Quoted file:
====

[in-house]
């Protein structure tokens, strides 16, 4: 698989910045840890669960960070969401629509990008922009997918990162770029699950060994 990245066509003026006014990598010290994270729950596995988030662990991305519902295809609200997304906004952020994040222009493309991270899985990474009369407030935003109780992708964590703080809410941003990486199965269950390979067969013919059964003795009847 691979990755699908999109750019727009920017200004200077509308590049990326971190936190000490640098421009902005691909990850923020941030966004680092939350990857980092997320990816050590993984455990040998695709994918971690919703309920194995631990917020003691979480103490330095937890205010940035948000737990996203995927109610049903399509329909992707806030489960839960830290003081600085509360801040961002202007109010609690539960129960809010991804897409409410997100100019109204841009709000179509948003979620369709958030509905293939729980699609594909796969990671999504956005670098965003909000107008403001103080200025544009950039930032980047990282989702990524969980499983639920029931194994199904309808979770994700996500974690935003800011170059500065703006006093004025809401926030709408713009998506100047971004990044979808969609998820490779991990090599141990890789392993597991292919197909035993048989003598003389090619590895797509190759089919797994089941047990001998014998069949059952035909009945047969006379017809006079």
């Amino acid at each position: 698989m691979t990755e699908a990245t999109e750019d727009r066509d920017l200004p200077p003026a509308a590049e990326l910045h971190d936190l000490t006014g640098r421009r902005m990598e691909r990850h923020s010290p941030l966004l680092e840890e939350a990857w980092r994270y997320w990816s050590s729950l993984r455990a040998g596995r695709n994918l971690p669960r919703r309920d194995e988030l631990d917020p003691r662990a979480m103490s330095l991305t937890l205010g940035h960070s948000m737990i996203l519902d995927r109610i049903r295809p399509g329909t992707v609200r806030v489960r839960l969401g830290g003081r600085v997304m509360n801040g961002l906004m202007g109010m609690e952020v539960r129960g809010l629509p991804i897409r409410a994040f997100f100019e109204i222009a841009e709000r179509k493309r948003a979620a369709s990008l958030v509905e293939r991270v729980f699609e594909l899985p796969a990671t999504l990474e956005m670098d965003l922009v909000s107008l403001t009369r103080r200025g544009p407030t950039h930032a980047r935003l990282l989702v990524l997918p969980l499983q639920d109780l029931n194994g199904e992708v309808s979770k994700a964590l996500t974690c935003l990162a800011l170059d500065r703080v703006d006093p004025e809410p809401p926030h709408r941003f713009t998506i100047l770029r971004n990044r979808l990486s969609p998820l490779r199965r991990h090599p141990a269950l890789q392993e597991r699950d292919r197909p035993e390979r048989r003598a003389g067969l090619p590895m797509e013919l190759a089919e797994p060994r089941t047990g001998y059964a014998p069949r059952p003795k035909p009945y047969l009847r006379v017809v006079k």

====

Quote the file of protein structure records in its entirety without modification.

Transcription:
[in-house]
């Protein structure tokens, strides 16, 4: 698989910045840890669960960070969401629509990008922009997918990162770029699950060994 990245066509003026006014990598010290994270729950596995988030662990991305519902295809609200997304906004952020994040222009493309991270899985990474009369407030935003109780992708964590703080809410941003990486199965269950390979067969013919059964003795009847 691979990755699908999109750019727009920017200004200077509308590049990326971190936190000490640098421009902005691909990850923020941030966004680092939350990857980092997320990816050590993984455990040998695709994918971690919703309920194995631990917020003691979480103490330095937890205010940035948000737990996203995927109610049903399509329909992707806030489960839960830290003081600085509360801040961002202007109010609690539960129960809010991804897409409410997100100019109204841009709000179509948003979620369709958030509905293939729980699609594909796969990671999504956005670098965003909000107008403001103080200025544009950039930032980047990282989702990524969980499983639920029931194994199904309808979770994700996500974690935003800011170059500065703006006093004025809401926030709408713009998506100047971004990044979808969609998820490779991990090599141990890789392993597991292919197909035993048989003598003389090619590895797509190759089919797994089941047990001998014998069949059952035909009945047969006379017809006079």
């Amino acid at each position: 698989m691979t990755e699908a990245t999109e750019d727009r066509d920017l200004p200077p003026a509308a590049e990326l910045h971190d936190l000490t006014g640098r421009r902005m990598e691909r990850h923020s010290p941030l966004l680092e840890e939350a990857w980092r994270y997320w990816s050590s729950l993984r455990a040998g596995r695709n994918l971690p669960r919703r309920d194995e988030l631990d917020p003691r662990a979480m103490s330095l991305t937890l205010g940035h960070s948000m737990i996203l519902d995927r109610i049903r295809p399509g329909t992707v609200r806030v489960r839960l969401g830290g003081r600085v997304m509360n801040g961002l906004m202007g109010m609690e952020v539960r129960g809010l629509p991804i897409r409410a994040f997100f100019e109204i222009a841009e709000r179509k493309r948003a979620a369709s990008l958030v509905e293939r991270v729980f699609e594909l899985p796969a990671t999504l990474e956005m670098d965003l922009v909000s107008l403001t009369r103080r200025g544009p407030t950039h930032a980047r935003l990282l989702v990524l997918p969980l499983q639920d109780l029931n194994g199904e992708v309808s979770k994700a964590l996500t974690c935003l990162a800011l170059d500065r703080v703006d006093p004025e809410p809401p926030h709408r941003f713009t998506i100047l770029r971004n990044r979808l990486s969609p998820l490779r199965r991990h090599p141990a269950l890789q392993e597991r699950d292919r197909p035993e390979r048989r003598a003389g067969l090619p590895m797509e013919l190759a089919e797994p060994r089941t047990g001998y059964a014998p069949r059952p003795k035909p009945y047969l009847r006379v017809v006079k």